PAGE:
If I compare aircraft utilization today, to the early 80’s, it is sad, really sad. I think too many flight schools have their rates cranked way up. They are failing to reach a decent level of aircraft utilization, and in order to remain viable, are passing the fixed costs on to their students with high hourly rates.
An aircraft on the ground is like leaving your wallet open to the wind. Sure, some of the time, it can’t be helped due to weather or maintenance issues. Otoh, with proper marketing, management, and weather most aircraft should be flying 100 hours/month at a minimum, and 200 is golden. So now, that folks think I’m crazy, or that this can only occur at an air college program, lets get on with how to make it work.
First of all, maintenance: 100 hour inspections and all maintenance can be scheduled at night, thus minimizing flight interruptions. We used to start 100 hour inspections in the late afternoon/early evening Unless we ran into parts problems, most of the time we were done by 2AM. Since we did 100 hour inspections every 2-3 weeks, we would document items that were getting worn, such that they could be replaced at the next 100 hour, or in the next 200 hours depending on the wear rate. This kept us from having to stock lots of tires, brake parts, and other consumable maintenance items.
Secondly, pre-scheduling. Unlike today, we would have our students schedule the airplane for more than just the next lesson. This alone, kept the schedule pretty full.
Thirdly, night flight: There is no reason not to teach instrument flying at night, and to include significant night dual during the later hours of private pilot training. It keeps the aircraft available for VFR students, and intro flights during the daylight hours. In addition, for most students, proficiency at night operations really solidifies their day operations. Of course this is a matter of instructor judgement… but I will tell you that doing 720 degree turns at night as a 15 hour student pilot, sure made it a lot easier to do them during the daytime hours.
Fourth, sell, sell, and sell some more: One days when the weather was bad, it was time to get on the horn and make 10-20 calls. We’d call potential students, current students, and students who had completed training. These were not scripted activities, but more a check in sort of like “this is Ron from Valley Aviation, hows it going, how was your last flight, how are the kids etc, followed up by some banter, and then asking if they would like to schedule some recurrent training, or try out a new aircraft, or if nothing else, sn invite to stop on out, have some coffee, and fly the hanger.
Fifth hanger flying: Our hanger had people there from 7AM-7PM most of the time… . The coffee, and the atomic bomb shelter candy, and donuts were always available. (Although the coffee generally was not too good after 2PM!). It was always interesting to come back and find out some of our students were doing the selling for us… The local police, and business owners of the community often times would stop in for a chat every few days. What this did was create an aviation community across a wide spectra of society. It might be the 15 year old kid one day, talking to a retired grey beard, or a big corp wheel taking with a farmer, but all had this one goal in mind, flying. I think too many FBO’s go the corp way today, and their is no oppurtunity for the hanger to be flown… and it does affect aircraft utilization, and the financial performance of the flight school.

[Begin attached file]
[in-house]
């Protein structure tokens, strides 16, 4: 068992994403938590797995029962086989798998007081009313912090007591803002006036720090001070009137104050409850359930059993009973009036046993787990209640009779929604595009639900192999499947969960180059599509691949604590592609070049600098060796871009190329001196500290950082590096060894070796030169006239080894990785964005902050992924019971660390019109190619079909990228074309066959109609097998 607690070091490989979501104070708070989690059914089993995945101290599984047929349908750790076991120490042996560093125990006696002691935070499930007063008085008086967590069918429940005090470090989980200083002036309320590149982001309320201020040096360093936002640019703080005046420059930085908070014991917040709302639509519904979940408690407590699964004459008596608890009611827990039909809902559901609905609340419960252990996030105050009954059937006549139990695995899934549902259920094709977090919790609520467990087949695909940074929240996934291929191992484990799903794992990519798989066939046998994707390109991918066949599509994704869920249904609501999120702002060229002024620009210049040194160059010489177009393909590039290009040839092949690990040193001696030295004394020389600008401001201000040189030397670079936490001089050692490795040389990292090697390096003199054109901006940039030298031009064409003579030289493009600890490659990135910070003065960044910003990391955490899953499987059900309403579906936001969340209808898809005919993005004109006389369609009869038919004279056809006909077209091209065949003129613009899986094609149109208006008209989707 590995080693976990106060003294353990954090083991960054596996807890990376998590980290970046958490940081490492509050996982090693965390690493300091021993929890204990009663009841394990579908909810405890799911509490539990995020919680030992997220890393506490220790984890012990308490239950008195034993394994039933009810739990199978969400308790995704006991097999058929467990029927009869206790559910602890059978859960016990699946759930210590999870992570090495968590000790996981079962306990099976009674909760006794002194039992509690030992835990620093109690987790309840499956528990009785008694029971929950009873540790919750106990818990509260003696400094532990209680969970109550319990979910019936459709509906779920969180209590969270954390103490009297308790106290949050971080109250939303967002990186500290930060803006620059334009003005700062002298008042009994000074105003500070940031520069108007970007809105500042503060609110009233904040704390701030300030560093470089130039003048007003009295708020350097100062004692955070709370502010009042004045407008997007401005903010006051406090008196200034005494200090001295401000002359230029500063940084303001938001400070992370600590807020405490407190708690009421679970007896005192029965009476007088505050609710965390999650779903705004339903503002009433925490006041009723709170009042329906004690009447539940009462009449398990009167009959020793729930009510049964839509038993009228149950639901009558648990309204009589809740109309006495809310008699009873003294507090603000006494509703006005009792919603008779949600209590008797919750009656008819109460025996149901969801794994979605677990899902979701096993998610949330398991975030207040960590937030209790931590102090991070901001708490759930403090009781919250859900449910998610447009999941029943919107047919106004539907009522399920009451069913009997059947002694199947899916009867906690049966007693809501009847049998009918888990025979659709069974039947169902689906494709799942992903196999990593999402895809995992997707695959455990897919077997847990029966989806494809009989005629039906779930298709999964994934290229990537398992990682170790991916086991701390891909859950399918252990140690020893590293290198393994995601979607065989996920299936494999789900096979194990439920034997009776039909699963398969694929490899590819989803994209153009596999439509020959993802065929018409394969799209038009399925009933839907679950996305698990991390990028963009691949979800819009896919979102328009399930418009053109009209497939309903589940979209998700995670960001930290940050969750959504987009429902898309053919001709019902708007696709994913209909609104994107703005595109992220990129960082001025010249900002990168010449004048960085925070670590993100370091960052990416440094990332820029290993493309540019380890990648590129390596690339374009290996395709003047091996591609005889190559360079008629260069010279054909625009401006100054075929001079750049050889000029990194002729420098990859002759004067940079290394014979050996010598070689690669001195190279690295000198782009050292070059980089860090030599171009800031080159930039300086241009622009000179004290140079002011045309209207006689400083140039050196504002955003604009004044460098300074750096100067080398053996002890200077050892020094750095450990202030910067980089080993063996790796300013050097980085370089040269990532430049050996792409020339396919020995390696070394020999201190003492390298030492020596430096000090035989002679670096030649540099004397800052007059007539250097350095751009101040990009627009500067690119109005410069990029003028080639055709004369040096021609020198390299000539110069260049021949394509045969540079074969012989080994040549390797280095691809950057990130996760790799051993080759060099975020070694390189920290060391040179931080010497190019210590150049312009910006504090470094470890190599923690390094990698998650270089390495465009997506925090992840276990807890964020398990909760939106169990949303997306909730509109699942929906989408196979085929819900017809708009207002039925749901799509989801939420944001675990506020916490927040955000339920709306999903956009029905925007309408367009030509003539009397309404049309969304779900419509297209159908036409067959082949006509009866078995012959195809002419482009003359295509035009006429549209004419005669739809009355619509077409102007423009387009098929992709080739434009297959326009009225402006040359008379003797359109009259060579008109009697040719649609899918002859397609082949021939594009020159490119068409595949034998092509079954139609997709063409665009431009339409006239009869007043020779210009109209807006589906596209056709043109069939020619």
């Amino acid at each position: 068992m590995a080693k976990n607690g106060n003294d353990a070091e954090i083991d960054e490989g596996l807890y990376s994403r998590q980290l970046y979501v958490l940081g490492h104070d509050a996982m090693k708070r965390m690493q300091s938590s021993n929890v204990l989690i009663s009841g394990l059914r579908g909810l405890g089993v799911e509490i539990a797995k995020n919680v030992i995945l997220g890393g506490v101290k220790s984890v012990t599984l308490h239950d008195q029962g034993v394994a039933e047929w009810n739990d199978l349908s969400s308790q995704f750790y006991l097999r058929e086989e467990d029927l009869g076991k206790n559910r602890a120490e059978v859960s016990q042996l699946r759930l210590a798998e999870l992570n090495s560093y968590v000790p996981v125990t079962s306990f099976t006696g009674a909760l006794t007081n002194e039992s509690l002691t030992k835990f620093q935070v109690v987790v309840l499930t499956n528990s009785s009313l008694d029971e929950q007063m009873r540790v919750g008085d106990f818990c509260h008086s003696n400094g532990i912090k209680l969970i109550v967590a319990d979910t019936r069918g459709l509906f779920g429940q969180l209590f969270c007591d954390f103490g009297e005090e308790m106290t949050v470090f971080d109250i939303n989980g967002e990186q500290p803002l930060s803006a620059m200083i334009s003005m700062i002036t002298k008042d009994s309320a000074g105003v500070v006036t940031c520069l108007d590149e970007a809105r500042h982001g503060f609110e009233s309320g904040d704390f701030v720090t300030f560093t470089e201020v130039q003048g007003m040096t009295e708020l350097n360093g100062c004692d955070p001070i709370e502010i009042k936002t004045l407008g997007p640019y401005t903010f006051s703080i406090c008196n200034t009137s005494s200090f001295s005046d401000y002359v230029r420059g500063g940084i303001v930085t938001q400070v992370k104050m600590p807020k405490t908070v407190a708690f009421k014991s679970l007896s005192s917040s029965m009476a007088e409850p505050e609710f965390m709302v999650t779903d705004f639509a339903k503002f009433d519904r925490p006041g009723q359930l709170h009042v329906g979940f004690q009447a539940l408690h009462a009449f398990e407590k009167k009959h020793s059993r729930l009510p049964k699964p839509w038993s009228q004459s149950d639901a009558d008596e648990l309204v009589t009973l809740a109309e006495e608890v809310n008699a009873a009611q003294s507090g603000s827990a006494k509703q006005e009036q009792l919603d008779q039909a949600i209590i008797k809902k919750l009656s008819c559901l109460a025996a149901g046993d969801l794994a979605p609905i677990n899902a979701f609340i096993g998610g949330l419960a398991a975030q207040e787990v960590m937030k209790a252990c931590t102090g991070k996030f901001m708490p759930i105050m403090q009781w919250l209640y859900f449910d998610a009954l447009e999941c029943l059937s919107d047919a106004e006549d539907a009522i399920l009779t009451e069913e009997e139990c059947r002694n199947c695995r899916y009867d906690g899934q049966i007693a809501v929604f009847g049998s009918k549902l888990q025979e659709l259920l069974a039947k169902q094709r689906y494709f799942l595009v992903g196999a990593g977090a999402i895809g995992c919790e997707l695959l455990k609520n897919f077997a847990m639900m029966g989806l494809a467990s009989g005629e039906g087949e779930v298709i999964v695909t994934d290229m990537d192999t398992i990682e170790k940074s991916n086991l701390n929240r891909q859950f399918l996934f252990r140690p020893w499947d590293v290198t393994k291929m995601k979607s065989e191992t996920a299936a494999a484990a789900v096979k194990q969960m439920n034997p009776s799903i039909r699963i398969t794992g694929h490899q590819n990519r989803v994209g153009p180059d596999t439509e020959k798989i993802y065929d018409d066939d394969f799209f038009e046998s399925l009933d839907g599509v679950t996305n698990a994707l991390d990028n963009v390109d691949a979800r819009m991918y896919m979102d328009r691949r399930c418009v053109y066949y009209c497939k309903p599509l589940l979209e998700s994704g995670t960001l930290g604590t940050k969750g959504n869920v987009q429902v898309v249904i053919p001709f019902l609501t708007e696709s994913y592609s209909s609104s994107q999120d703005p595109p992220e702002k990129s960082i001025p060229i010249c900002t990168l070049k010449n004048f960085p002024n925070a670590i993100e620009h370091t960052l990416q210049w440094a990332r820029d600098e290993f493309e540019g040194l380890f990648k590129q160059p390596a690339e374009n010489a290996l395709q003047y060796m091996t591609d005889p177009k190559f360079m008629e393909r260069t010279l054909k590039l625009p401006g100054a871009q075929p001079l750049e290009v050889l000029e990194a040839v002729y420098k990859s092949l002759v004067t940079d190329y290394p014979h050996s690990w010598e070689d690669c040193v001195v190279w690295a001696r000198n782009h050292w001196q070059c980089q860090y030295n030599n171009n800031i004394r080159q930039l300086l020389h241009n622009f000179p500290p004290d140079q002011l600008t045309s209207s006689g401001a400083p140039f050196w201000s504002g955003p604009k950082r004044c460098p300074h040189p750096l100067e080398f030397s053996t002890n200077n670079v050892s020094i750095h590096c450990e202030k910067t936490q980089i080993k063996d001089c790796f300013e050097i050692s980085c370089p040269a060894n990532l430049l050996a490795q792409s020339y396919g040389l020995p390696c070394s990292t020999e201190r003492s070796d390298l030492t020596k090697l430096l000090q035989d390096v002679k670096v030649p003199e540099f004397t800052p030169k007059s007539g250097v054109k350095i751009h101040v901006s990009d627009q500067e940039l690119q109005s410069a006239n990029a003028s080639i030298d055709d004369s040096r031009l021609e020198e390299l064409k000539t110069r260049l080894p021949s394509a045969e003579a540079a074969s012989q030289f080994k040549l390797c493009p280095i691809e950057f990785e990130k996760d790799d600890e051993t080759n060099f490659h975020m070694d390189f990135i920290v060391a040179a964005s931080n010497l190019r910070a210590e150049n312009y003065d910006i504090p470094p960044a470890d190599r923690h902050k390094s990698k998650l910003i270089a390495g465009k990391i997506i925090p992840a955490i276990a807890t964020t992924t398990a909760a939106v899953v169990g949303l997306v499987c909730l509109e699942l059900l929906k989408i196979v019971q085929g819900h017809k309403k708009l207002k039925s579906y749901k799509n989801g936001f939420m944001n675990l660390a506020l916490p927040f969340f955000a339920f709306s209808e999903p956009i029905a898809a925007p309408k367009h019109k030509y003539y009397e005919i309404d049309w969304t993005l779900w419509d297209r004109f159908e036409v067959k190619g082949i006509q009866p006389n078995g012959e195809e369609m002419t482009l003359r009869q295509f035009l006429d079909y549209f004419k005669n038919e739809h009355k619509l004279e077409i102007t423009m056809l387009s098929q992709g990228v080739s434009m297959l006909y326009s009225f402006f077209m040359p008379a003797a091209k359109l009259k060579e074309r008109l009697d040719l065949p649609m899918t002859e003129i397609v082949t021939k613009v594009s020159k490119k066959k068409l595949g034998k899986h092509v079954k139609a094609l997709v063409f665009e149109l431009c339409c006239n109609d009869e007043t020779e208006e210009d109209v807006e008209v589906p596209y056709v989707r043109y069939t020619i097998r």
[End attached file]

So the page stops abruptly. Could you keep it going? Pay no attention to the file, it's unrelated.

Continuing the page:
Sadly, what i see today in aviation is a lack of proactive marketing such as occured 20 years ago. The flight school no longer has the high utilization rates, so it has to raise hourly rates to cover the fixed costs. This in turn keeps many of the 15 year olds away from the airport, and its a serious deterrant to the young man with a familiy.
However, should a flight school market aggresively, their is still a huge potnential to make money in the business. I just don’t understand why it doesn’t happen anymore. Has time building become such a focus that business no longer matters to CFI’s? Sure, a CFI doesn’t like making $8-$10/hour to make coffee, cold call, pump fuel, answer phones, wrench planes, clean the john, or do whatever, just to be on site. However, the same CFI is going to be the one with a full plate of students in short order, as he was there to sell. Ask yourself, who makes a better flight school salesman, a CFI, or the line guy who has 4 airplanes backed up, or the receptionist who is trying to hold the place together, or the manager/owner who has his own plate full… Its the CFI, the one who can do all the grunt work as needed, yet stop in an instant to talk with a potential client should one walk in the door. Its the CFI who is cleaning the floor that can pop in with a quick answer to the guys flying the hanger, that gets 3 new students for a proficiency training program. Its the CFI who was there, when a fellow CFI’s student had a bad day, and needed a confidence boost, rather than to give up.
Such actions are true professionalism, and are not demeaning in the least… unless of course, you don’t want to make money in the flight school business. Then it may be fine to be on call, show up just for a few students now and then, and provide no help whatsoever to all the other people that make a flight school successful. Its your choice, what shall you do?